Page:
A Possible Answer to Flyby Anomalies

by Ian O'Neill on January 20, 2008

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The Galileo mission above Earth - the subsequent flybys caused an unexpected boost in velocity (credit: NASA)
Strange things are happening to our robotic space explorers. Also known as the “Pioneer effect“ (the unexpected and sudden alterations to Pioneer 10 and Pioneer 11 trajectories measured as they continue their journey into the outer solar system), similar anomalies are being seen in flybys by modern space probes. Earth flybys by Galileo, Rosetta, NEAR and Cassini have all experienced a sudden boost in speed. After cancelling out all possible explanations, including leakage of fuel and velocity measurement error, a new study suggests the answer may lie in a bizarre characteristic of universal physics…

Planetary flybys are an essential aid to interplanetary missions to gain energy as they accelerate on their merry way to their destination. Gravity assists are accurately calculated by mission scientists so the time of arrival can be calculated down to the minute. Considering most missions take years to complete, this degree of accuracy is amazing, but essential.

So, when Galileo completed gravity assist past Earth on December 8, 1990, to speed it toward Jupiter, you can imagine NASA’s surprise to find that Galileo had accelerated suddenly, and for no apparent reason. This small boost was tiny, but through the use of the Deep Space Network, extremely accurate measurements of the speeding craft could be made. Galileo had accelerated 3.9 mm/s.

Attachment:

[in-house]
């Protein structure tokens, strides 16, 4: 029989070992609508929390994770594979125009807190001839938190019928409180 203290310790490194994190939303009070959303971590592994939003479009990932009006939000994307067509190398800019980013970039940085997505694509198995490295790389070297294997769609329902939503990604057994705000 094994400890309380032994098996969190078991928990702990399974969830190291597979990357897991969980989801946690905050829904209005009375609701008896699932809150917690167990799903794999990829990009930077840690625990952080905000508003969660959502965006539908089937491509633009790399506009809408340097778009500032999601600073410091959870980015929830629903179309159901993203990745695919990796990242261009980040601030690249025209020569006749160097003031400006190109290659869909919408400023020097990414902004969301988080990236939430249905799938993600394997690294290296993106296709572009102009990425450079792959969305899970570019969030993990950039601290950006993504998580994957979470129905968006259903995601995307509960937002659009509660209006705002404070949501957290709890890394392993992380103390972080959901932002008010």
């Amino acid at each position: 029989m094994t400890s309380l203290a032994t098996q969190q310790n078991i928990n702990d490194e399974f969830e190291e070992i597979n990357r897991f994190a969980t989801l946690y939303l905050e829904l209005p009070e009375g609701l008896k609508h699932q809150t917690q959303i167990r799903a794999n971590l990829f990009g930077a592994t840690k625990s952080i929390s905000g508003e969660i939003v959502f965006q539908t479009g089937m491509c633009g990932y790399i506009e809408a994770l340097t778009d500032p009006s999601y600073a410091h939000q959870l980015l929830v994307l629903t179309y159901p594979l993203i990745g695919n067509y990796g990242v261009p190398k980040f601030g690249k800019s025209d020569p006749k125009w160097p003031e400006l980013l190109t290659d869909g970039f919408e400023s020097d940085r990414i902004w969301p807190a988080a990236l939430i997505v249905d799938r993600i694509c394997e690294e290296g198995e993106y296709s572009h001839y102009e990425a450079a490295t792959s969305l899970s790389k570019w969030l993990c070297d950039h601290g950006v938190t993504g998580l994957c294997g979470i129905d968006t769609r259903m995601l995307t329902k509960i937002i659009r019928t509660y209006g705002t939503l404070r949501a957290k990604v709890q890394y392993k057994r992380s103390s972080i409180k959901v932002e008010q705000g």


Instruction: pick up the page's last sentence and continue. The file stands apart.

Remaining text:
This isn’t an isolated case. During Earth flybys by the space probes NEAR, Cassini-Huygens and Rosetta, all experienced a unexplained boosts of 13 mm/s, 0.11 mm/s and 2 mm/s respectively. Once technical faults, observational errors, radiation pressure, magnetic instabilities and electrical charge build-up could be ruled out, focus is beginning to turn to more exotic explanations.

A recent study by Magic McCulloch suggests that “Unruh radiation” may be the culprit. The Unruh effect, put simply, suggests that accelerating bodies experience a type of electromagnetic radiation. At very low acceleration, the wavelength emitted will be so large that a whole wavelength will be longer than the dimensions of the Universe (otherwise known as the Hubble Distance). Low acceleration would therefore generate waves that have no effect on the body. However, should the accelerating body (i.e. Galileo getting accelerated by Earth’s gravity during the 1990 flyby) slowly exceed an acceleration threshold, the Unruh radiation will decrease in wavelength (smaller than the Hubble Distance), causing a tiny, but measurable “boost” to its increasing velocity.

Although complex, this theory is very interesting and proves that although we can calculate the arrival time of space probes down to the nearest minute, the Universe will continue to throw up some perplexing issues for a long time yet.

Sources: arXiv Blog, arXiv abstract and paper download

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Hello! My name is Ian O'Neill and I've been writing for the Universe Today since December 2007. I am a solar physics doctor, but my space interests are wide-ranging. Since becoming a science writer I have been drawn to the more extreme astrophysics concepts (like black hole dynamics), high energy physics (getting excited about the LHC!) and general space colonization efforts. I am also heavily involved with the Mars Homestead project (run by the Mars Foundation), an international organization to advance our settlement concepts on Mars. I also run my own space physics blog: Astroengine.com, be sure to check it out!

Jim October 31, 2008 at 8:05 AM

Anyone know where I can find spacecraft info including flyby data, altitude, apogee, speed, lattitude entrance, exit info on all suspect craft ?

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